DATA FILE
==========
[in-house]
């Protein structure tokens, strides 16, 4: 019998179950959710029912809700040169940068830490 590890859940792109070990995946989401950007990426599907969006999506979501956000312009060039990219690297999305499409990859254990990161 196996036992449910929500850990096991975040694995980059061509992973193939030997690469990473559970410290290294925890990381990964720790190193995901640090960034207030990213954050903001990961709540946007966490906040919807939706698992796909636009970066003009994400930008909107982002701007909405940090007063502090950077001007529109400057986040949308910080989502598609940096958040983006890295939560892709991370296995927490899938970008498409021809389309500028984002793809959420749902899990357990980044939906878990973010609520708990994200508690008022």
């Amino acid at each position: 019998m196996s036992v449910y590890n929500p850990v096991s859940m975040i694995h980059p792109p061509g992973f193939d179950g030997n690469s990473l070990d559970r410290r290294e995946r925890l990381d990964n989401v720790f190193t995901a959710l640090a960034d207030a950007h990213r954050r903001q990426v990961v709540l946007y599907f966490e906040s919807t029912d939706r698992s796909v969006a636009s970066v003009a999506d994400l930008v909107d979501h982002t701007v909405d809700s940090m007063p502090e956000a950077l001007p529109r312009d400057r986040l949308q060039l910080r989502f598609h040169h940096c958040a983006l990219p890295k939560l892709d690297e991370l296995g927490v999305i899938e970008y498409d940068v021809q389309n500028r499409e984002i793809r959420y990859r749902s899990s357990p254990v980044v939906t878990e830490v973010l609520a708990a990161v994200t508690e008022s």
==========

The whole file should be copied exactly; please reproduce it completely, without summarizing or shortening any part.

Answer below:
[in-house]
């Protein structure tokens, strides 16, 4: 019998179950959710029912809700040169940068830490 590890859940792109070990995946989401950007990426599907969006999506979501956000312009060039990219690297999305499409990859254990990161 196996036992449910929500850990096991975040694995980059061509992973193939030997690469990473559970410290290294925890990381990964720790190193995901640090960034207030990213954050903001990961709540946007966490906040919807939706698992796909636009970066003009994400930008909107982002701007909405940090007063502090950077001007529109400057986040949308910080989502598609940096958040983006890295939560892709991370296995927490899938970008498409021809389309500028984002793809959420749902899990357990980044939906878990973010609520708990994200508690008022």
């Amino acid at each position: 019998m196996s036992v449910y590890n929500p850990v096991s859940m975040i694995h980059p792109p061509g992973f193939d179950g030997n690469s990473l070990d559970r410290r290294e995946r925890l990381d990964n989401v720790f190193t995901a959710l640090a960034d207030a950007h990213r954050r903001q990426v990961v709540l946007y599907f966490e906040s919807t029912d939706r698992s796909v969006a636009s970066v003009a999506d994400l930008v909107d979501h982002t701007v909405d809700s940090m007063p502090e956000a950077l001007p529109r312009d400057r986040l949308q060039l910080r989502f598609h040169h940096c958040a983006l990219p890295k939560l892709d690297e991370l296995g927490v999305i899938e970008y498409d940068v021809q389309n500028r499409e984002i793809r959420y990859r749902s899990s357990p254990v980044v939906t878990e830490v973010l609520a708990a990161v994200t508690e008022s």